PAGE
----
A syrup have fast rate of absorption as compare to tablet  A capsule have fast rate of absorption than tablet  Controlled-release.Factor affecting absorption…… Drug dosage forms  Different dosage forms have different rate and extent of absorption. timed-release. sustained-release dosage form have a uniform absorption and less side effects .

Drug distribution or Disposition .

• Drugs are simultaneously being eliminated and distributed. • Distribution controls drug actions.Dilution in blood. Steps of drug distribution 1.Drug distribution • After absorption drug will distributed throughout the body and it depends on the blood circulation. but distribution is usually faster. Movement into extracellular fluid . .The drug must be able to cross the cell membrane.Drugs need to be able to get out from vascular system.The drug has to reach equilibrium with itself in the blood. efficacy and side effect. Uptake into cells. 2. 3. • Distribution of drugs is rarely uniform.

Adipose tissue has a low blood perfusion so drugs will not be able to reach these places very quickly.A drug will pass through the membrane better if it is unionised (lipophilic).Factors affecting drug distribution • Protein binding.g. . a basic drug will be unionised in a basic environment. e. An acid drug will be unionised in an acid environment. the drug is able to get there faster.More protein binding less distribution • Ability of the drug to cross cell membranes -depend on drug lipid solubility • Extent of blood perfusion . • pH differences across membrane barriers.If a tissue is well perfused.

Metabolism or Bio-transformation of drug 27 .

Occurs in 2 phases: · Phase I reaction · Phase II reaction . Lungs. • Reduces the drugs effect • Often inactivates the drug • Makes the drug more polar so that it can be excreted Site of metabolism: • Occurs mainly in the liver but also occur in other sites like Kidney. GIT and Skin. Drug metabolism • Metabolism or Biotransformation involves the modification of a drug by endogenous metabolic enzymes like CYP-450.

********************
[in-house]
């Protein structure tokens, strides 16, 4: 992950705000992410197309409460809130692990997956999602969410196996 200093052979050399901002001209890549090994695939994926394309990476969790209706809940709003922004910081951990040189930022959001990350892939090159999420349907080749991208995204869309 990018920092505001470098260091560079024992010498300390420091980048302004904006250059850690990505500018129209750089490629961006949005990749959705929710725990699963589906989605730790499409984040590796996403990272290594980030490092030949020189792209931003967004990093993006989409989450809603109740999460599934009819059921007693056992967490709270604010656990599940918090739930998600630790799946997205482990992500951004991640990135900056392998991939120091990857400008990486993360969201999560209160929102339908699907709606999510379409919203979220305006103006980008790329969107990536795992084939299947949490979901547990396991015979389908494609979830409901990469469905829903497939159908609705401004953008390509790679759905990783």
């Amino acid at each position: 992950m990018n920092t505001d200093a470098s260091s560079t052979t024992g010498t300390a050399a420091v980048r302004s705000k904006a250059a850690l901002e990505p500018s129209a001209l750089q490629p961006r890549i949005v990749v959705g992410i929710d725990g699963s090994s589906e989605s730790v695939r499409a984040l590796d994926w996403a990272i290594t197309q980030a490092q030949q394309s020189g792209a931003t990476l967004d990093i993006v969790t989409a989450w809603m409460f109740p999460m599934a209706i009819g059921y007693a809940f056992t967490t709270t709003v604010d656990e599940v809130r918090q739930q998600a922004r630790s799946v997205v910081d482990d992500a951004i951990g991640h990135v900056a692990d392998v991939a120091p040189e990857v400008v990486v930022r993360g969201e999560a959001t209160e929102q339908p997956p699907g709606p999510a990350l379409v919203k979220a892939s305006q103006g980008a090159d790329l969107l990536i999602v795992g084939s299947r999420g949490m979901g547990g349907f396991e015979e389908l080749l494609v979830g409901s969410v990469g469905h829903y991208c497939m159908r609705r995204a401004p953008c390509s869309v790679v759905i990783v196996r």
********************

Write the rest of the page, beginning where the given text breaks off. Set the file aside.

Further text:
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…………. Cimetidine • Alcohol and smoking induce metabolic enzymes in the liver thus increase the metabolism or reduce the efficacy of some drugs. .Phase-I reactions • The most important phase I reaction is oxidation involving ·A reducing agent (NADPH) · Molecular oxygen · NADPH cytochrome p450 oxidase · Cytochrome p450 • Drugs which inhibit cytochrome p450 will prevent the metabolism of other drugs. which rely on this enzyme e.. • Hence.g. it is important to know whether a person is a smoker or not when prescribing drugs.

UDP glucoronide transferase. Phase II reactions • Phase II reactions are usually the detoxification step.g. • The enzymes involved in phase II reactions are tranferases. catalyses the conjugation of a drug with glucoronide. conjugation. e. • Conjugation usually allows for easier excretion since the drug is converted into a more hydrophilic form. • It combines some reactive group which is added to the phase-I reaction e.g. .

Factors affecting drug metabolism (A) Internal factors: 1· Species : Differences in drug metabolic enzymes level in inter species. while phase II conjugation reactions develop perinatally. Phase I reactions develop very early in the foetus. hepatitis . 3. e.g. Gender differences: There are some differences in alcohol and estrogen metabolism in males and females. 5. cirrhosis. Age: Metabolism of drugs is different in very young and old age. Hormonal effects: A hypothyroid person has a reduced metabolic activity. Alcohol metabolism is vary from person to person due to difference in alcohol dehydrogenase level.g. 2· Genetic polymorphism : Differences in the enzymes of metabolism within intra species (between individuals). 4. 6· Co-existing disease: Diseases of liver will generally reduce its metabolic capabilities e.